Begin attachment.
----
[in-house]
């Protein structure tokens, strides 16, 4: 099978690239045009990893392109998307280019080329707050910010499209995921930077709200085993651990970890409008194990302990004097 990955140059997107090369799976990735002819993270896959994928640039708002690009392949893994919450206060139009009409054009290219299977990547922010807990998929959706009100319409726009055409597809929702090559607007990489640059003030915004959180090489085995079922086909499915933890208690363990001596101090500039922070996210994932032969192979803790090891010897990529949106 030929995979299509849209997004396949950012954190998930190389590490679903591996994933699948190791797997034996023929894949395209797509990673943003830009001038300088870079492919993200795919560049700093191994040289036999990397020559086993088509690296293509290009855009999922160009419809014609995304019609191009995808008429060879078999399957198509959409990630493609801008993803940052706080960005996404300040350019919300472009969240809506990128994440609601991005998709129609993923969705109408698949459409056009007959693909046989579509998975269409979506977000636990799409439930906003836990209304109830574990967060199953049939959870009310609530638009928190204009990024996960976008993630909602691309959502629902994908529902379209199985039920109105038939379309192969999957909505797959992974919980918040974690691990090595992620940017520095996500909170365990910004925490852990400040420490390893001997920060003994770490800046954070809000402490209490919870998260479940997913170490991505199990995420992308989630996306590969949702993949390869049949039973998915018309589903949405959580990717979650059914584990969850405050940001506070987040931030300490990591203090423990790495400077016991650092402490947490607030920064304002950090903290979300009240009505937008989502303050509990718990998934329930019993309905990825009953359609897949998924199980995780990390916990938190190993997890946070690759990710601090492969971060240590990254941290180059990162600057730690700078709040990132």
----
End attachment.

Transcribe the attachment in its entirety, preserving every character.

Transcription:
[in-house]
């Protein structure tokens, strides 16, 4: 099978690239045009990893392109998307280019080329707050910010499209995921930077709200085993651990970890409008194990302990004097 990955140059997107090369799976990735002819993270896959994928640039708002690009392949893994919450206060139009009409054009290219299977990547922010807990998929959706009100319409726009055409597809929702090559607007990489640059003030915004959180090489085995079922086909499915933890208690363990001596101090500039922070996210994932032969192979803790090891010897990529949106 030929995979299509849209997004396949950012954190998930190389590490679903591996994933699948190791797997034996023929894949395209797509990673943003830009001038300088870079492919993200795919560049700093191994040289036999990397020559086993088509690296293509290009855009999922160009419809014609995304019609191009995808008429060879078999399957198509959409990630493609801008993803940052706080960005996404300040350019919300472009969240809506990128994440609601991005998709129609993923969705109408698949459409056009007959693909046989579509998975269409979506977000636990799409439930906003836990209304109830574990967060199953049939959870009310609530638009928190204009990024996960976008993630909602691309959502629902994908529902379209199985039920109105038939379309192969999957909505797959992974919980918040974690691990090595992620940017520095996500909170365990910004925490852990400040420490390893001997920060003994770490800046954070809000402490209490919870998260479940997913170490991505199990995420992308989630996306590969949702993949390869049949039973998915018309589903949405959580990717979650059914584990969850405050940001506070987040931030300490990591203090423990790495400077016991650092402490947490607030920064304002950090903290979300009240009505937008989502303050509990718990998934329930019993309905990825009953359609897949998924199980995780990390916990938190190993997890946070690759990710601090492969971060240590990254941290180059990162600057730690700078709040990132």